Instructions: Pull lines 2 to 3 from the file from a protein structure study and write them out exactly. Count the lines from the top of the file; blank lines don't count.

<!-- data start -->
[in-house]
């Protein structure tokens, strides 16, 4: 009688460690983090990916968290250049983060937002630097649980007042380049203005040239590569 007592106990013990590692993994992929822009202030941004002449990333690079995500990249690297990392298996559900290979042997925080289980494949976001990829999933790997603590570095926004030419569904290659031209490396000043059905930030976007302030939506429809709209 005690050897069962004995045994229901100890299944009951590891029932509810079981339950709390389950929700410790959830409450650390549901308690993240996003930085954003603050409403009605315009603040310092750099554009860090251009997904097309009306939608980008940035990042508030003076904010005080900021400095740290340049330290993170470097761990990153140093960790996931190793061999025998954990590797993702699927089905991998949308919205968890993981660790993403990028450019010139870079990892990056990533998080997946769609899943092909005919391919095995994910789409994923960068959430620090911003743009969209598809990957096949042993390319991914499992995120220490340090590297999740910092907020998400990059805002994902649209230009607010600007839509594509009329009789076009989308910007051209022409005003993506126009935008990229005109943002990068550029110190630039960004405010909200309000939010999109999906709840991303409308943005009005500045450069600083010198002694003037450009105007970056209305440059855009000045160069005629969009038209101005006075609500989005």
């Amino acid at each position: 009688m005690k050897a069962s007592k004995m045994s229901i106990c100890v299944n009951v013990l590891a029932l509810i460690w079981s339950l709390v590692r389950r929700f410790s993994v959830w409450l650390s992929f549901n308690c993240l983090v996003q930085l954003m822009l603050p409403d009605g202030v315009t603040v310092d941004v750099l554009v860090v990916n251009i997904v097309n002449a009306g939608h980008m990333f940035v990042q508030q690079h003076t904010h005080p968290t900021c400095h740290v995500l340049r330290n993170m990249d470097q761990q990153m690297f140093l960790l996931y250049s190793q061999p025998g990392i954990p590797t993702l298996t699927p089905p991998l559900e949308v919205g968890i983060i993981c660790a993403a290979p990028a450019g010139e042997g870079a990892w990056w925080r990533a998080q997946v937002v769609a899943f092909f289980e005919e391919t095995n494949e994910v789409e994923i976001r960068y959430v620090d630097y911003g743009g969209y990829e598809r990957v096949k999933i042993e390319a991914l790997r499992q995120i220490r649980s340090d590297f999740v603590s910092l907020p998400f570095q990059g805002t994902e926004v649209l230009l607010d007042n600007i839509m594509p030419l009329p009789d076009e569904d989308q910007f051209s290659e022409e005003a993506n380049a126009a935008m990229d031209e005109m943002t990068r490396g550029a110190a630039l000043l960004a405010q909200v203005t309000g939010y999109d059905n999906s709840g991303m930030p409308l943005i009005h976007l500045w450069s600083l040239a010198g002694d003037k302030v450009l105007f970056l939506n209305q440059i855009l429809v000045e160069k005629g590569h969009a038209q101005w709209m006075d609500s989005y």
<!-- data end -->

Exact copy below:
């Protein structure tokens, strides 16, 4: 009688460690983090990916968290250049983060937002630097649980007042380049203005040239590569 007592106990013990590692993994992929822009202030941004002449990333690079995500990249690297990392298996559900290979042997925080289980494949976001990829999933790997603590570095926004030419569904290659031209490396000043059905930030976007302030939506429809709209 005690050897069962004995045994229901100890299944009951590891029932509810079981339950709390389950929700410790959830409450650390549901308690993240996003930085954003603050409403009605315009603040310092750099554009860090251009997904097309009306939608980008940035990042508030003076904010005080900021400095740290340049330290993170470097761990990153140093960790996931190793061999025998954990590797993702699927089905991998949308919205968890993981660790993403990028450019010139870079990892990056990533998080997946769609899943092909005919391919095995994910789409994923960068959430620090911003743009969209598809990957096949042993390319991914499992995120220490340090590297999740910092907020998400990059805002994902649209230009607010600007839509594509009329009789076009989308910007051209022409005003993506126009935008990229005109943002990068550029110190630039960004405010909200309000939010999109999906709840991303409308943005009005500045450069600083010198002694003037450009105007970056209305440059855009000045160069005629969009038209101005006075609500989005």
């Amino acid at each position: 009688m005690k050897a069962s007592k004995m045994s229901i106990c100890v299944n009951v013990l590891a029932l509810i460690w079981s339950l709390v590692r389950r929700f410790s993994v959830w409450l650390s992929f549901n308690c993240l983090v996003q930085l954003m822009l603050p409403d009605g202030v315009t603040v310092d941004v750099l554009v860090v990916n251009i997904v097309n002449a009306g939608h980008m990333f940035v990042q508030q690079h003076t904010h005080p968290t900021c400095h740290v995500l340049r330290n993170m990249d470097q761990q990153m690297f140093l960790l996931y250049s190793q061999p025998g990392i954990p590797t993702l298996t699927p089905p991998l559900e949308v919205g968890i983060i993981c660790a993403a290979p990028a450019g010139e042997g870079a990892w990056w925080r990533a998080q997946v937002v769609a899943f092909f289980e005919e391919t095995n494949e994910v789409e994923i976001r960068y959430v620090d630097y911003g743009g969209y990829e598809r990957v096949k999933i042993e390319a991914l790997r499992q995120i220490r649980s340090d590297f999740v603590s910092l907020p998400f570095q990059g805002t994902e926004v649209l230009l607010d007042n600007i839509m594509p030419l009329p009789d076009e569904d989308q910007f051209s290659e022409e005003a993506n380049a126009a935008m990229d031209e005109m943002t990068r490396g550029a110190a630039l000043l960004a405010q909200v203005t309000g939010y999109d059905n999906s709840g991303m930030p409308l943005i009005h976007l500045w450069s600083l040239a010198g002694d003037k302030v450009l105007f970056l939506n209305q440059i855009l429809v000045e160069k005629g590569h969009a038209q101005w709209m006075d609500s989005y």